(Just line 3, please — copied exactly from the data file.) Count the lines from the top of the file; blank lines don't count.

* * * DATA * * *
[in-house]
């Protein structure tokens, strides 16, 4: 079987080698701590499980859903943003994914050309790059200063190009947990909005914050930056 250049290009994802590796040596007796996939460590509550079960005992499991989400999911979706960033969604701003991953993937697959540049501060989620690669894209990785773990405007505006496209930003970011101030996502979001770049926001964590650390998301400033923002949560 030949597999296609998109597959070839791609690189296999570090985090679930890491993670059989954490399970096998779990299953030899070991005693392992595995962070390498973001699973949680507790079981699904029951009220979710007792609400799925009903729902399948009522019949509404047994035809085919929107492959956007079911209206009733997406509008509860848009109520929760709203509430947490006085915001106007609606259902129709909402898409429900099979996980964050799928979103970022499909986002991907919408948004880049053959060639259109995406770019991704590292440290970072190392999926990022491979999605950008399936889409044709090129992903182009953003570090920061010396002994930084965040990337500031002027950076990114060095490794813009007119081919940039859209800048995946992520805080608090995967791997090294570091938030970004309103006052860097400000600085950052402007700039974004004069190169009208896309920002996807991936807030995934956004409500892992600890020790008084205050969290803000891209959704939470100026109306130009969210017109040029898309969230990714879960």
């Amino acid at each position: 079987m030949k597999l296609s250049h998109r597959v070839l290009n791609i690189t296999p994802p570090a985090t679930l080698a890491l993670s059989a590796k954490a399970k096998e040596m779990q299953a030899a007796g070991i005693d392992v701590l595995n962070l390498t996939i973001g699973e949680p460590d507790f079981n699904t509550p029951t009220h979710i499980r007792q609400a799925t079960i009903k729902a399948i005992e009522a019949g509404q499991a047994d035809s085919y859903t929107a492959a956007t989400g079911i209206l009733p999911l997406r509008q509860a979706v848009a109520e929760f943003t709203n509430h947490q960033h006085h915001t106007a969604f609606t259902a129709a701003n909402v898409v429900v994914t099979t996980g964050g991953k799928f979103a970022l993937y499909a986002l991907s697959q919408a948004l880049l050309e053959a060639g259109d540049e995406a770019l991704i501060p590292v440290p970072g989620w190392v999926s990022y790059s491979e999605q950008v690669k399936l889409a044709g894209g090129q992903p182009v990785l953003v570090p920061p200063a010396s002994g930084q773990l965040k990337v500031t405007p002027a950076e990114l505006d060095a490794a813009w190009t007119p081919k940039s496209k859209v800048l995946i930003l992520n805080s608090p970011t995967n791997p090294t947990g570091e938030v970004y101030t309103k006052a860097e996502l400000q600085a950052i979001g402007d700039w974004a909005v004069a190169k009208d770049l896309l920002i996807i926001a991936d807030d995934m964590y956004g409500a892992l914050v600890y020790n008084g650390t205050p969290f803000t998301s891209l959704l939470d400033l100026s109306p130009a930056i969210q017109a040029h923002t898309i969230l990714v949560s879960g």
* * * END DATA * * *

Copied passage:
């Amino acid at each position: 079987m030949k597999l296609s250049h998109r597959v070839l290009n791609i690189t296999p994802p570090a985090t679930l080698a890491l993670s059989a590796k954490a399970k096998e040596m779990q299953a030899a007796g070991i005693d392992v701590l595995n962070l390498t996939i973001g699973e949680p460590d507790f079981n699904t509550p029951t009220h979710i499980r007792q609400a799925t079960i009903k729902a399948i005992e009522a019949g509404q499991a047994d035809s085919y859903t929107a492959a956007t989400g079911i209206l009733p999911l997406r509008q509860a979706v848009a109520e929760f943003t709203n509430h947490q960033h006085h915001t106007a969604f609606t259902a129709a701003n909402v898409v429900v994914t099979t996980g964050g991953k799928f979103a970022l993937y499909a986002l991907s697959q919408a948004l880049l050309e053959a060639g259109d540049e995406a770019l991704i501060p590292v440290p970072g989620w190392v999926s990022y790059s491979e999605q950008v690669k399936l889409a044709g894209g090129q992903p182009v990785l953003v570090p920061p200063a010396s002994g930084q773990l965040k990337v500031t405007p002027a950076e990114l505006d060095a490794a813009w190009t007119p081919k940039s496209k859209v800048l995946i930003l992520n805080s608090p970011t995967n791997p090294t947990g570091e938030v970004y101030t309103k006052a860097e996502l400000q600085a950052i979001g402007d700039w974004a909005v004069a190169k009208d770049l896309l920002i996807i926001a991936d807030d995934m964590y956004g409500a892992l914050v600890y020790n008084g650390t205050p969290f803000t998301s891209l959704l939470d400033l100026s109306p130009a930056i969210q017109a040029h923002t898309i969230l990714v949560s879960g």